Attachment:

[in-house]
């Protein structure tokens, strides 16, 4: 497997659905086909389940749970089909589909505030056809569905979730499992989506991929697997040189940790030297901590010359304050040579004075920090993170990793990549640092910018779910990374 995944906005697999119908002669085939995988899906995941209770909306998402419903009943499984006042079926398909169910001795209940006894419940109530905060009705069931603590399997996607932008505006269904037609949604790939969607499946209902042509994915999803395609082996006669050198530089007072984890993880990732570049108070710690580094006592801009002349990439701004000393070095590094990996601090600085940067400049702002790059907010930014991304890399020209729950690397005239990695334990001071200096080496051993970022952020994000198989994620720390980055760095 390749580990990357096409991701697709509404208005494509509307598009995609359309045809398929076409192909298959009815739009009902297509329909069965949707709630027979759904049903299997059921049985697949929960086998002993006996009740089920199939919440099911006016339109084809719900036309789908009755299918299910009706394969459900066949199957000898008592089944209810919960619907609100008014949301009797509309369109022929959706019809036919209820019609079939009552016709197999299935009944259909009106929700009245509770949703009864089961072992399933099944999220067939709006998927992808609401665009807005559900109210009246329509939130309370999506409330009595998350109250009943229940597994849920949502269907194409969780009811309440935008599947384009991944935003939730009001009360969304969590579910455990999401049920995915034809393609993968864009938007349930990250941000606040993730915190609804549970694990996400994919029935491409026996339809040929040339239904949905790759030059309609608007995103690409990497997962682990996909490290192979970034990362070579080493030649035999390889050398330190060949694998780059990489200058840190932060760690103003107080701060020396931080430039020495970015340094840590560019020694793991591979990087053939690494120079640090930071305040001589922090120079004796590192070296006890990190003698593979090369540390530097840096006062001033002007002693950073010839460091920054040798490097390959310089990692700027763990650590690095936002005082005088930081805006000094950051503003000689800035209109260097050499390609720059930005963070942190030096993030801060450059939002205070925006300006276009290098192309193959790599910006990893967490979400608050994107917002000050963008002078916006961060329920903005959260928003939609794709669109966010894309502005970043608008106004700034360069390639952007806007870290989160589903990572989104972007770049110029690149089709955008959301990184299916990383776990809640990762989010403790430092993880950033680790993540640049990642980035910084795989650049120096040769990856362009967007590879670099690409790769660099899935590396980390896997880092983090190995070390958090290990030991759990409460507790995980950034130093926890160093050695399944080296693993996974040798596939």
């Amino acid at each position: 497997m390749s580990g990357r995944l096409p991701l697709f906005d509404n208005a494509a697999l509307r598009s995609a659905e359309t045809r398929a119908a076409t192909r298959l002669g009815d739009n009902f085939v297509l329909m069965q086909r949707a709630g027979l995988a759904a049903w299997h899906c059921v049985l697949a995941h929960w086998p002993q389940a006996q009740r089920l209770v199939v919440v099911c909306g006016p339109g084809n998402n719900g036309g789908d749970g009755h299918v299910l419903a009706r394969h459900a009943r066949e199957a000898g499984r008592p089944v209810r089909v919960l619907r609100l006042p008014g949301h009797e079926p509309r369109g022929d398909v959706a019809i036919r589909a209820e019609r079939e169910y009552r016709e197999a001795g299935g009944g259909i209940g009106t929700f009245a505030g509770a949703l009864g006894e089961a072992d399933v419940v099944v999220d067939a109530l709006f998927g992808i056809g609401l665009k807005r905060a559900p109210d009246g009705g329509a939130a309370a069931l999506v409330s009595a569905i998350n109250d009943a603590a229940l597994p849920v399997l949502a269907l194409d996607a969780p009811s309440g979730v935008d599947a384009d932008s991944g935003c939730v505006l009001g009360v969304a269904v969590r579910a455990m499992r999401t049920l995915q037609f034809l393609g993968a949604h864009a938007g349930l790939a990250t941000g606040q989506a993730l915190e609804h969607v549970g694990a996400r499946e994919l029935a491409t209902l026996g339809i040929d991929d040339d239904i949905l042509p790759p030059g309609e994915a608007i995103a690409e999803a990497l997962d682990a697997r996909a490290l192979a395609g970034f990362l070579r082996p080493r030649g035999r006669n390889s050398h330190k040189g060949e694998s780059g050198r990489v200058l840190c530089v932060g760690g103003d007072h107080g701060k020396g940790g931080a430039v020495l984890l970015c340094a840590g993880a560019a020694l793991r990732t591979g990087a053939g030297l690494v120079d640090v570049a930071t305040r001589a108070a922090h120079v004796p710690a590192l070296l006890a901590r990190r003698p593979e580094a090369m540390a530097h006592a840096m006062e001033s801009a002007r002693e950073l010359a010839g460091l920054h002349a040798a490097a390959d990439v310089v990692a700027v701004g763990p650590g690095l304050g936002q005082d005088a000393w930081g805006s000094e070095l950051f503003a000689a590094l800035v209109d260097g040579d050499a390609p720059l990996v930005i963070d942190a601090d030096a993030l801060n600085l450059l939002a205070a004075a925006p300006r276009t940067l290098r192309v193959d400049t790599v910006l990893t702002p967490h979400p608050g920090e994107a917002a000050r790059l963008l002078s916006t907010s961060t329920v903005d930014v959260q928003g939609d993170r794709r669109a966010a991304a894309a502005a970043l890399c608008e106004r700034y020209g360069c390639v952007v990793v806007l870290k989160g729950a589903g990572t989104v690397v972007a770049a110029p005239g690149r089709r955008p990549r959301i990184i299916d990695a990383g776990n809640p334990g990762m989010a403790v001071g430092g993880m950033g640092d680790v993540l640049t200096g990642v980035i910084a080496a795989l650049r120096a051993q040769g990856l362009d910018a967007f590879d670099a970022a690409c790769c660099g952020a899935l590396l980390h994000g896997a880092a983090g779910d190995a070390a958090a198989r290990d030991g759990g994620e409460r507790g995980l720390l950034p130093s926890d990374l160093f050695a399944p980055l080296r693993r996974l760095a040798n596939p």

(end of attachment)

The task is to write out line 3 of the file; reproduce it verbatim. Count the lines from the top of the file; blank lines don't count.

């Amino acid at each position: 497997m390749s580990g990357r995944l096409p991701l697709f906005d509404n208005a494509a697999l509307r598009s995609a659905e359309t045809r398929a119908a076409t192909r298959l002669g009815d739009n009902f085939v297509l329909m069965q086909r949707a709630g027979l995988a759904a049903w299997h899906c059921v049985l697949a995941h929960w086998p002993q389940a006996q009740r089920l209770v199939v919440v099911c909306g006016p339109g084809n998402n719900g036309g789908d749970g009755h299918v299910l419903a009706r394969h459900a009943r066949e199957a000898g499984r008592p089944v209810r089909v919960l619907r609100l006042p008014g949301h009797e079926p509309r369109g022929d398909v959706a019809i036919r589909a209820e019609r079939e169910y009552r016709e197999a001795g299935g009944g259909i209940g009106t929700f009245a505030g509770a949703l009864g006894e089961a072992d399933v419940v099944v999220d067939a109530l709006f998927g992808i056809g609401l665009k807005r905060a559900p109210d009246g009705g329509a939130a309370a069931l999506v409330s009595a569905i998350n109250d009943a603590a229940l597994p849920v399997l949502a269907l194409d996607a969780p009811s309440g979730v935008d599947a384009d932008s991944g935003c939730v505006l009001g009360v969304a269904v969590r579910a455990m499992r999401t049920l995915q037609f034809l393609g993968a949604h864009a938007g349930l790939a990250t941000g606040q989506a993730l915190e609804h969607v549970g694990a996400r499946e994919l029935a491409t209902l026996g339809i040929d991929d040339d239904i949905l042509p790759p030059g309609e994915a608007i995103a690409e999803a990497l997962d682990a697997r996909a490290l192979a395609g970034f990362l070579r082996p080493r030649g035999r006669n390889s050398h330190k040189g060949e694998s780059g050198r990489v200058l840190c530089v932060g760690g103003d007072h107080g701060k020396g940790g931080a430039v020495l984890l970015c340094a840590g993880a560019a020694l793991r990732t591979g990087a053939g030297l690494v120079d640090v570049a930071t305040r001589a108070a922090h120079v004796p710690a590192l070296l006890a901590r990190r003698p593979e580094a090369m540390a530097h006592a840096m006062e001033s801009a002007r002693e950073l010359a010839g460091l920054h002349a040798a490097a390959d990439v310089v990692a700027v701004g763990p650590g690095l304050g936002q005082d005088a000393w930081g805006s000094e070095l950051f503003a000689a590094l800035v209109d260097g040579d050499a390609p720059l990996v930005i963070d942190a601090d030096a993030l801060n600085l450059l939002a205070a004075a925006p300006r276009t940067l290098r192309v193959d400049t790599v910006l990893t702002p967490h979400p608050g920090e994107a917002a000050r790059l963008l002078s916006t907010s961060t329920v903005d930014v959260q928003g939609d993170r794709r669109a966010a991304a894309a502005a970043l890399c608008e106004r700034y020209g360069c390639v952007v990793v806007l870290k989160g729950a589903g990572t989104v690397v972007a770049a110029p005239g690149r089709r955008p990549r959301i990184i299916d990695a990383g776990n809640p334990g990762m989010a403790v001071g430092g993880m950033g640092d680790v993540l640049t200096g990642v980035i910084a080496a795989l650049r120096a051993q040769g990856l362009d910018a967007f590879d670099a970022a690409c790769c660099g952020a899935l590396l980390h994000g896997a880092a983090g779910d190995a070390a958090a198989r290990d030991g759990g994620e409460r507790g995980l720390l950034p130093s926890d990374l160093f050695a399944p980055l080296r693993r996974l760095a040798n596939p």